This recipe is stupidly easy, and it has the added advantage of producing a rather good-looking dessert. No specific skill is required: if you can mix ingredients, you can make this crème caramel.
“But what about the caramel?” you might ask, “isn’t it a bit tricky to make? Won’t I end up with a crystallised, burnt-out glue solidified in my pan?” (not that this has ever happened to me; ahem).
Well, fear not, my fellow foodies, as I am about to reveal the secret ingredient which will assuage all your caramel-related fears: liquid glucose.
Now, I am not normally one for cheffy tricks, but this one blew me away: who would have thought that a substance that is basically sugar could transform so radically the texture of, well, cooked sugar?
I added some to my caramel just as the last bits of sugar were starting to melt; the mixture bubbled up rather fiercely, but when the volcanic activity died down I was left with the smoothest, silkiest, most gorgeously coppery caramel I have ever made. Not a single sugar crystal in sight! So if you have ever had any caramel disasters, I would urge you to try liquid glucose; I, for one, am a convert!
I use sweetened condensed milk here as it is a convenient shortcut; I didn’t find this out all by myself though, I borrowed the idea from a recipe by Bill Granger.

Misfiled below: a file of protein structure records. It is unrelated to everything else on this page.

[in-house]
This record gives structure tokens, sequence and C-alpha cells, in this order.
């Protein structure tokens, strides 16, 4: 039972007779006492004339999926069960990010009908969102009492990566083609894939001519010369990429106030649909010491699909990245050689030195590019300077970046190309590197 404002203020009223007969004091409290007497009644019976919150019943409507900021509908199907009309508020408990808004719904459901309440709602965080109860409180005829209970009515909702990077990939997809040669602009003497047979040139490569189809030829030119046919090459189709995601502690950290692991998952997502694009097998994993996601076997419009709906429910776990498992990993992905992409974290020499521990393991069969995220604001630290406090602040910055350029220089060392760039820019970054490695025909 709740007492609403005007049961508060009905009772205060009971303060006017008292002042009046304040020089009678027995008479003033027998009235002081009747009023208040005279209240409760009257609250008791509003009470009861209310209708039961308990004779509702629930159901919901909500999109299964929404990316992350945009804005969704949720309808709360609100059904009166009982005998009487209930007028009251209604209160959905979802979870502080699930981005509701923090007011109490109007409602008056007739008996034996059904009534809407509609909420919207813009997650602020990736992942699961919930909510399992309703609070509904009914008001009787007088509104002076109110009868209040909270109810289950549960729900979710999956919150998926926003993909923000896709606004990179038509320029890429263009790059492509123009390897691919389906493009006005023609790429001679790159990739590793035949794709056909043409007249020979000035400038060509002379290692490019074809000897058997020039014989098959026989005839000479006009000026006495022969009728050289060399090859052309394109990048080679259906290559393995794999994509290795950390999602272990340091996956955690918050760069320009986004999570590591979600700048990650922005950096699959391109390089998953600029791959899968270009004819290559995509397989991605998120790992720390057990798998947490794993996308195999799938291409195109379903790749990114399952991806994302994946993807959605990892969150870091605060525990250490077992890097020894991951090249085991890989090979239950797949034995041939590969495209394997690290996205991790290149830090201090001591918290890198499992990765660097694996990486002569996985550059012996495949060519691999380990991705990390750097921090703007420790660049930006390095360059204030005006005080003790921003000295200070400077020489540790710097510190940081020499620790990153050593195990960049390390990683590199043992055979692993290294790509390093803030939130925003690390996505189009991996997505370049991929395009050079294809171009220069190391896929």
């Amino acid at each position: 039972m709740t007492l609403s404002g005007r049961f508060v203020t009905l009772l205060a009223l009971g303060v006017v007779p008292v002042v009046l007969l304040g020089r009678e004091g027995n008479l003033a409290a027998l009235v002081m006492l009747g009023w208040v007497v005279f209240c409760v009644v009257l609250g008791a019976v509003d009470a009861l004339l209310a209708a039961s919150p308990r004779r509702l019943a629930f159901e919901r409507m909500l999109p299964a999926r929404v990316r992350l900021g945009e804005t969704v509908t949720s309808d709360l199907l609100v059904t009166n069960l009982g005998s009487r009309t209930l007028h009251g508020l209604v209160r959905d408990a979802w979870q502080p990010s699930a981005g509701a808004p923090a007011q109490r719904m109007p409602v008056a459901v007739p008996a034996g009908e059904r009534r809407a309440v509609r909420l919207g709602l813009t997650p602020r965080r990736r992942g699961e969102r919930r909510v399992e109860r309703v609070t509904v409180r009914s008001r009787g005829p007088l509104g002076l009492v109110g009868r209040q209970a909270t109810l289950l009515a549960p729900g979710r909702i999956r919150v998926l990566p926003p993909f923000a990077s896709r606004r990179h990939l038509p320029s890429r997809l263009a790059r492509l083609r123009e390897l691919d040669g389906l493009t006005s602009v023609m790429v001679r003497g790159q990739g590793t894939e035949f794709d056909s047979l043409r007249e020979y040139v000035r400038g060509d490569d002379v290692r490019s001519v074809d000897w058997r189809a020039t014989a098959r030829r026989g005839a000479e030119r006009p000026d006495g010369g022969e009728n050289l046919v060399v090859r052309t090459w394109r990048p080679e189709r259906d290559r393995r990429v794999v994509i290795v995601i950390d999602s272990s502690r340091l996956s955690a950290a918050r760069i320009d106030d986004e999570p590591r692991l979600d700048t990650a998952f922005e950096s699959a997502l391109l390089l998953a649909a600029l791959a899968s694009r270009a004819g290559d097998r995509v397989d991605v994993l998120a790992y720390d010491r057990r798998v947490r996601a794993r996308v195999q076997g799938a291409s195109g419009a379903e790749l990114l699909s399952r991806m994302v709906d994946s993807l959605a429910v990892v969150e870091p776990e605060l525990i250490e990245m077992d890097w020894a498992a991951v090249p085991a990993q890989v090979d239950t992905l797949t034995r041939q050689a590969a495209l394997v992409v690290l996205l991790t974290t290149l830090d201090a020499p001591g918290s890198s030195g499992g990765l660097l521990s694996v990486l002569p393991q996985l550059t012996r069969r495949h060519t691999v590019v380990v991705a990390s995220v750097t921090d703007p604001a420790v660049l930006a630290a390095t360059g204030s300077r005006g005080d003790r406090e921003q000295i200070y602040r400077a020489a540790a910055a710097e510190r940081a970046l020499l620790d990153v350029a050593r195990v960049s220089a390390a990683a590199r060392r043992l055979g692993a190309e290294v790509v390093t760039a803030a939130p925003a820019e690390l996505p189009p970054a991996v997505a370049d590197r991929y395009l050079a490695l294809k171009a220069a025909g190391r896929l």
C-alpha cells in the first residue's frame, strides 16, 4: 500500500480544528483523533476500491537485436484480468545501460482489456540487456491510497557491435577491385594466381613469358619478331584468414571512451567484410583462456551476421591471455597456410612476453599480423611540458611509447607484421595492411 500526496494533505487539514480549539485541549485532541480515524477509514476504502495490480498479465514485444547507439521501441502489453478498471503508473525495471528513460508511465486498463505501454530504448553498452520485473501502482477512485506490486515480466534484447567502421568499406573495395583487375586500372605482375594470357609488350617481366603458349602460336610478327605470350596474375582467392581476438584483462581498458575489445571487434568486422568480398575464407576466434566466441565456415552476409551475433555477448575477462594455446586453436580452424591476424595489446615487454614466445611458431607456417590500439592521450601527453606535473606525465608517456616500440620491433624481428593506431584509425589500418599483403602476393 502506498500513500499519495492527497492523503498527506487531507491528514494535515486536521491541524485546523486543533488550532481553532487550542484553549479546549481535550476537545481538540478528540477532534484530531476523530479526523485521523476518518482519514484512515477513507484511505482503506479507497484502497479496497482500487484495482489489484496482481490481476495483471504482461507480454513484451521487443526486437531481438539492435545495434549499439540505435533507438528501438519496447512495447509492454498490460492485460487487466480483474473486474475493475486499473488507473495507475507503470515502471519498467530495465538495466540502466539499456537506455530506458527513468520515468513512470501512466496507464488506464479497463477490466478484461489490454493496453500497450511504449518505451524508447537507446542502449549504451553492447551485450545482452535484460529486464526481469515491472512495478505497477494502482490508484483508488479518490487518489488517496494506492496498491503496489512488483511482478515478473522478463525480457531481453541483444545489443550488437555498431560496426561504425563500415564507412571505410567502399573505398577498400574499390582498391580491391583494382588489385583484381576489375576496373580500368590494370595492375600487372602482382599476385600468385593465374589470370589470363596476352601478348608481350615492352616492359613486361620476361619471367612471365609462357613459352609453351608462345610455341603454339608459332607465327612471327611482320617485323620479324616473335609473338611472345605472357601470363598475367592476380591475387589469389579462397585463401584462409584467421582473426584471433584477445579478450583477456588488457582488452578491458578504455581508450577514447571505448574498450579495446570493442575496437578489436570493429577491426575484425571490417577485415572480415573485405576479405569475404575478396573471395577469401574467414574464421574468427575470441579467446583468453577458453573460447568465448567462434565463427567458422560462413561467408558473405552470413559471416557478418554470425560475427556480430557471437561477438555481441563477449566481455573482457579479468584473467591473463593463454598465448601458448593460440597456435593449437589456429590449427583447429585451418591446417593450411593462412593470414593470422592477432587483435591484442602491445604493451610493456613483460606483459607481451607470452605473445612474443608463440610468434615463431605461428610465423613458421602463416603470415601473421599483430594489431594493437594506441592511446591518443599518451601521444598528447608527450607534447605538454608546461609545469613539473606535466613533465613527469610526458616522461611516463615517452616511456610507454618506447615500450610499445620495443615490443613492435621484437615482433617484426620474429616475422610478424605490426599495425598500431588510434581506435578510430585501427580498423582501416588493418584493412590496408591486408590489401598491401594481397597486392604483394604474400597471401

You will need (for 6):
30 g liquid glucose (optional, see above)
150 g caster sugar (unrefined if possible)
1 x 400 g tin sweetened condensed milk
1 litre milk
1 tbsp vanilla extract
Preheat the oven to 180°C/fan 160ºC/ Gas 4.
In a wide, non-stick frying pan, heat up the sugar on a medium to high heat until melted. Add the liquid glucose if using (see intro). Pour the caramel into a 24 cm ovenproof dish (not a metallic one, ceramic or Pyrex are ideal).
In a large bowl, whisk the eggs then add the condensed milk, the milk, and vanilla extract. Strain the mixture into the prepared dish.
Carefully place the dish in a deep roasting tin, and pour boiling water into the roasting tin until it reaches halfway up the sides of the dish. Cover with foil, and bake for about an hour, or until set but still wobbly in the middle.
Take out of the water bath, cool completely then refrigerate for at least 4h (or preferably overnight).
To serve, carefully run a knife between the crème and the sides of the dish, put a large serving plate over it, then while firmly holding the plate in place, invert the dish onto it.